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‘Sputnik trawler' is a nickname given to two classes of series-built side trawlers. In the mid to late 1950s and early 1960s, these new and revolutionary boats were intended to replace ageing steam trawlers. The little workhorses had to combat the inevitable prejudice against something ground-breaking and also the torrid economic state of the trawling industry in the 1960s. Inevitably, there were casualties. However, removed from their intended role as mini-side trawlers based at the main trawling ports, the sputniks began to turn in some fine performances for skippers belonging to the inshore ports. Sputniks became successful seine netters, pelagic trawlers and scallop dredgers, their performance often enhanced in later years by extensive rebuilding, which left fifteen-year-old vessels looking like brand new boats. Against the odds of the 1960s trawling depression, some of the sputniks even did well as side trawlers and spawned the larger ‘Spinningdale' trawlers. The Spinningdales proved an exceptional success as side trawlers and their design was every bit as capable of being adapted to other forms of fishing as the sputniks. Some of the Spinningdales were built as outstandingly successful seiner/trawlers for inshore fishing, where they were later joined by many sister vessels following the demise of the trawling industry. This book is a memorial to the sputniks and Spinningdales, with brief histories and photographs, and some fine fishermen's anecdotes about the multitude of things these boats did during some of the best years the fishing industry will ever know.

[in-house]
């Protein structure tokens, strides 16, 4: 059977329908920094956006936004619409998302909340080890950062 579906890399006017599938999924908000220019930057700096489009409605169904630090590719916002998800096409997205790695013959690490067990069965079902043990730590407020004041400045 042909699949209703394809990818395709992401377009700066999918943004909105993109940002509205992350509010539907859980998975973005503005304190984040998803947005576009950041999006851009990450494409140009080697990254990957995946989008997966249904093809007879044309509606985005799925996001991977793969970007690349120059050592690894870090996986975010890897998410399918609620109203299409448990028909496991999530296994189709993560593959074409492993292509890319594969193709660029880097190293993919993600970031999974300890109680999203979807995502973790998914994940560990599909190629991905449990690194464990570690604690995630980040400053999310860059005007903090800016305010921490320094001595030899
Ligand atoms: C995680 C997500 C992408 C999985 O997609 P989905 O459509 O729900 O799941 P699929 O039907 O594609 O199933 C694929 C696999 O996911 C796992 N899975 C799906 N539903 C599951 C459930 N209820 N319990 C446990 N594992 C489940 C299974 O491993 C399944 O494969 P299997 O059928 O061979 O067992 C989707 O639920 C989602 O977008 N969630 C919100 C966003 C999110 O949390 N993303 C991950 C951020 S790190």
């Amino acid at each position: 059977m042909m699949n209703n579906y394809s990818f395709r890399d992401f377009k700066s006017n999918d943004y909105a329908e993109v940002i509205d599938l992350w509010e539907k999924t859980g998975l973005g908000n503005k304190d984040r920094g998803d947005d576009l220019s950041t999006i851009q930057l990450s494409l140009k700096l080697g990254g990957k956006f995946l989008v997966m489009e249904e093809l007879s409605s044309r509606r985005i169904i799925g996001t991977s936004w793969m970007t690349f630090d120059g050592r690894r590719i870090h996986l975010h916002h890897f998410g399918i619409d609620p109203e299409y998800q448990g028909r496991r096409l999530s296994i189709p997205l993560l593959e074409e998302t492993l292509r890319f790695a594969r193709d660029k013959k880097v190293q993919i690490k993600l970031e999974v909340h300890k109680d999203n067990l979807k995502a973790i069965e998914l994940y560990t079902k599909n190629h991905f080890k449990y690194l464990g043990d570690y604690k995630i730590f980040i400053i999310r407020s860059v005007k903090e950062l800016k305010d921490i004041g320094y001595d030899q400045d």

- A to Z of the Sputniks
- A to Z of the Spinningdales
- Appendix 1 – Photo Miscellany
- Appendix 2 – List of Sputniks
- Appendix 3 – List of Spinningdales